Patent Cooperation Treaty Kit
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Overview of the PCT system
Source : World Intellectual Property Organization (WIPO)
What is the PCT?
The Patent Cooperation Treaty (PCT) is an international treaty administered by the World Intellectual Property Organization (WIPO) that has been ratified by more than 140 countries. Under the PCT system, after an international application is successfully filed, the applicant is able to designate or elect any of the signatory countries to seek patent protection at the national level. The granting of patents remains the responsibility of each national patent office.
What is WIPO?
The World Intellectual Property Office (WIPO) is an agency of the United Nations dedicated to issues dealing with intellectual property. In its role as administrator of the PCT, WIPO is referred to as the International Bureau (IB) and carries out five major processing functions:
- receipt of the record copy;
- receipt of amendments to the claims;
- international publication;
- communication of the application and International Search Report to designated Offices; and
- communication of the International Preliminary Report on Patentability (Chapter I or Chapter II) to designated/elected Offices
In addition, WIPO produces various materials that provide information related to patents and the PCT, including:
- The PCT Applicant's Guide, a comprehensive guide that addresses each step of the PCT filing process, including requirements for national entry into the contracting states.
- The PCT Gazette, which is published weekly and contains notices and indexes relating to the publication of individual international applications and general information concerning the PCT.
- The PCT Glossary, which aids in the understanding, drafting or translating of PCT documentation.
- Access to PATENTSCOPE, a database that houses the PCT applications that have been published and facilitates the search of international patent applications.
The PCT procedure simplified
The PCT procedure consists of two main phases: an international phase and a national phase. The expressions "international phase" and "national phase" are not official PCT terms, but have utility and have become customary references.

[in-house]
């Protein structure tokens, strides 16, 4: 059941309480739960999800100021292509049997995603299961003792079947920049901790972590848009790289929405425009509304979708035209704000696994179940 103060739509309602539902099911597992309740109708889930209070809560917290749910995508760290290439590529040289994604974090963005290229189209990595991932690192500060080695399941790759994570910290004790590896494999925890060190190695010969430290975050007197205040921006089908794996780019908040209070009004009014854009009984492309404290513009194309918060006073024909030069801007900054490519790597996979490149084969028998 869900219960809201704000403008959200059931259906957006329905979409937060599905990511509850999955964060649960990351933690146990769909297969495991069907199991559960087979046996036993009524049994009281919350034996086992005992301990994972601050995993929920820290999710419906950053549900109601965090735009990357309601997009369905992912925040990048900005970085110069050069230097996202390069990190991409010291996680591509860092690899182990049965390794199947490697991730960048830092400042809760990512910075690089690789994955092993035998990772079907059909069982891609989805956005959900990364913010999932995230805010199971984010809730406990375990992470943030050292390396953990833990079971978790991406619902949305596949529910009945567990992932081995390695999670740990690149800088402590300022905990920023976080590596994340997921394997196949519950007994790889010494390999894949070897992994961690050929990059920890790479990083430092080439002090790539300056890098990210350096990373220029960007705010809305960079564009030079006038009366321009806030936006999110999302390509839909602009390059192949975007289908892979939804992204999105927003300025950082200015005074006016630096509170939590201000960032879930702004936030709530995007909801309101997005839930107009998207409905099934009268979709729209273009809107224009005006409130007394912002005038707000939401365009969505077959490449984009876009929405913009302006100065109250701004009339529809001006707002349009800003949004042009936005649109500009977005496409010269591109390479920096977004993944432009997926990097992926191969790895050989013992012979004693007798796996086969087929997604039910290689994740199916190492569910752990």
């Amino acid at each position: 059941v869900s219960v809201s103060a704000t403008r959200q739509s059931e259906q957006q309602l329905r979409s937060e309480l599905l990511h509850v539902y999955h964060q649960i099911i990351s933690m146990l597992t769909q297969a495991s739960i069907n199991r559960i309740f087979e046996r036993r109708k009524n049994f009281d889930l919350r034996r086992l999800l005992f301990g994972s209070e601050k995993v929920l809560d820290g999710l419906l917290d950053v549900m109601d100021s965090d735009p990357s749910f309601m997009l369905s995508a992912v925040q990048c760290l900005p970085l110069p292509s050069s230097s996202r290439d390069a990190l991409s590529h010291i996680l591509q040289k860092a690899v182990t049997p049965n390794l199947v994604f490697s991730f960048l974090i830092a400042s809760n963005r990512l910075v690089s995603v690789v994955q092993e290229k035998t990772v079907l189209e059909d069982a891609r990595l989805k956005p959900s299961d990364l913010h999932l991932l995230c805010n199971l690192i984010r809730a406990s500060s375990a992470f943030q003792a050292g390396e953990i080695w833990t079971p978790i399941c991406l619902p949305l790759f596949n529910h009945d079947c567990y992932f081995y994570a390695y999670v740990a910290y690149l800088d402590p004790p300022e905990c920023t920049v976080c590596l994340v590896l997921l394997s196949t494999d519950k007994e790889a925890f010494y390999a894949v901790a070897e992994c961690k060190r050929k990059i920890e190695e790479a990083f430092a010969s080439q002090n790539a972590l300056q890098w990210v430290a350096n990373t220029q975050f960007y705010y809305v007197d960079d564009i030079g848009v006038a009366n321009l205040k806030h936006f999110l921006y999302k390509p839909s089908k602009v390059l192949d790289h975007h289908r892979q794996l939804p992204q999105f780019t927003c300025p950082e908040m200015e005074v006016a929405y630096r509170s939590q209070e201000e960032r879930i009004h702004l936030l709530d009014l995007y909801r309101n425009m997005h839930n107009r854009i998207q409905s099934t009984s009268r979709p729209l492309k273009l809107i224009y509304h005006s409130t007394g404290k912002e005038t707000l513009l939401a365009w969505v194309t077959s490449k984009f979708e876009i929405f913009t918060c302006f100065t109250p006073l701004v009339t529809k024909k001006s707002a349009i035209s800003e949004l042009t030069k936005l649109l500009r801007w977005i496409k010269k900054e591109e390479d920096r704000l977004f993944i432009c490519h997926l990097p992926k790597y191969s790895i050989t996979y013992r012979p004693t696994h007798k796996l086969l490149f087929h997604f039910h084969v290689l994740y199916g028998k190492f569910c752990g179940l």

The applicant files an international application, which complies with the PCT formality requirements, in one language, and pays one set of fees. The application is processed by the Receiving Office (RO) and is accorded an international filing date and an international application number.
An International Searching Authority (ISA) identifies any published documents which may have an influence on whether the invention is patentable in an International Search Report (ISR) and then summarizes the invention's potential patentability in a written opinion.
Publication Of Documentation
Shortly after the expiration of 18 months from the filing date, the content of an international application is published along with the ISR.
Should the applicant decide to continue with the application process, they must then choose which course to pursue:
- Chapter I of the PCT – This is the default designation. If the applicant chooses to continue, the application will proceed with entry into the national phase. In accordance with Article 19 of the Treaty, after receiving the findings of the ISR, the applicant is entitled to a one-time amendment of the claims. Any amendments must be filed with the International Bureau. The written opinion will serve as the International Preliminary Report on Patentability (IPRP) and will be communicated to the states where patent protection is being sought. The states in which patent protection is being sought are referred to as DESIGNATED states.
- Chapter II of the PCT – At the option of the applicant, a PCT/IPEA/401 form (referred to as a demand) is filed with an International Preliminary Examining Authority (IPEA). The filing of a demand should be considered if the applicant is not sure about their chances of obtaining patent protection. The IPEA will conduct an additional patentability analysis (referred to as an International Preliminary Examination Report). In accordance with Article 34 of the Treaty, any part of the specification may be amended and any amendments are transmitted directly to the IPEA , which will analyse the amended version of the application. The report offers a non-binding opinion on whether the invention is novel, involves an inventive step and has industrial applicability. The International Preliminary Examination Report will serve as the International Preliminary Report on Patentability and will be communicated to the states where patent protection is being sought. Theses states are referred to as Elected states.